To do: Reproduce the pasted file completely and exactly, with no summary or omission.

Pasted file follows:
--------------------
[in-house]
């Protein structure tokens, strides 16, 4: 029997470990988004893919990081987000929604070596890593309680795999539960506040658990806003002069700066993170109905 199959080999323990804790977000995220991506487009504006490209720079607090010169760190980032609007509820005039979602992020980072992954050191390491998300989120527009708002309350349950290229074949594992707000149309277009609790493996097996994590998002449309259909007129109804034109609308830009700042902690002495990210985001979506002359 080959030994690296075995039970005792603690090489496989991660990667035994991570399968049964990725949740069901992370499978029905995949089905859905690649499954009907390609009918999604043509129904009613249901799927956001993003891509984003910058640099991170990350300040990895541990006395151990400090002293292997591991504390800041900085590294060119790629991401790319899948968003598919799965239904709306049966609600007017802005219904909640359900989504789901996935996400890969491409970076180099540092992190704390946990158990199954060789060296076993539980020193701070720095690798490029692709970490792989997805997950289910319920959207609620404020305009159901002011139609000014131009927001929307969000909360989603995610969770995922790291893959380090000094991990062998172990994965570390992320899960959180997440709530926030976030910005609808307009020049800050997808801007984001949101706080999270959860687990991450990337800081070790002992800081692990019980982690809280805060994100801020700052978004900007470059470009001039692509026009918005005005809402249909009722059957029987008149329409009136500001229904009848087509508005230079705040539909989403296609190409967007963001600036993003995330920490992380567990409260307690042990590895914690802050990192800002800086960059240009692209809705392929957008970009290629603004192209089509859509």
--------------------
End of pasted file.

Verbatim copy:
[in-house]
């Protein structure tokens, strides 16, 4: 029997470990988004893919990081987000929604070596890593309680795999539960506040658990806003002069700066993170109905 199959080999323990804790977000995220991506487009504006490209720079607090010169760190980032609007509820005039979602992020980072992954050191390491998300989120527009708002309350349950290229074949594992707000149309277009609790493996097996994590998002449309259909007129109804034109609308830009700042902690002495990210985001979506002359 080959030994690296075995039970005792603690090489496989991660990667035994991570399968049964990725949740069901992370499978029905995949089905859905690649499954009907390609009918999604043509129904009613249901799927956001993003891509984003910058640099991170990350300040990895541990006395151990400090002293292997591991504390800041900085590294060119790629991401790319899948968003598919799965239904709306049966609600007017802005219904909640359900989504789901996935996400890969491409970076180099540092992190704390946990158990199954060789060296076993539980020193701070720095690798490029692709970490792989997805997950289910319920959207609620404020305009159901002011139609000014131009927001929307969000909360989603995610969770995922790291893959380090000094991990062998172990994965570390992320899960959180997440709530926030976030910005609808307009020049800050997808801007984001949101706080999270959860687990991450990337800081070790002992800081692990019980982690809280805060994100801020700052978004900007470059470009001039692509026009918005005005809402249909009722059957029987008149329409009136500001229904009848087509508005230079705040539909989403296609190409967007963001600036993003995330920490992380567990409260307690042990590895914690802050990192800002800086960059240009692209809705392929957008970009290629603004192209089509859509």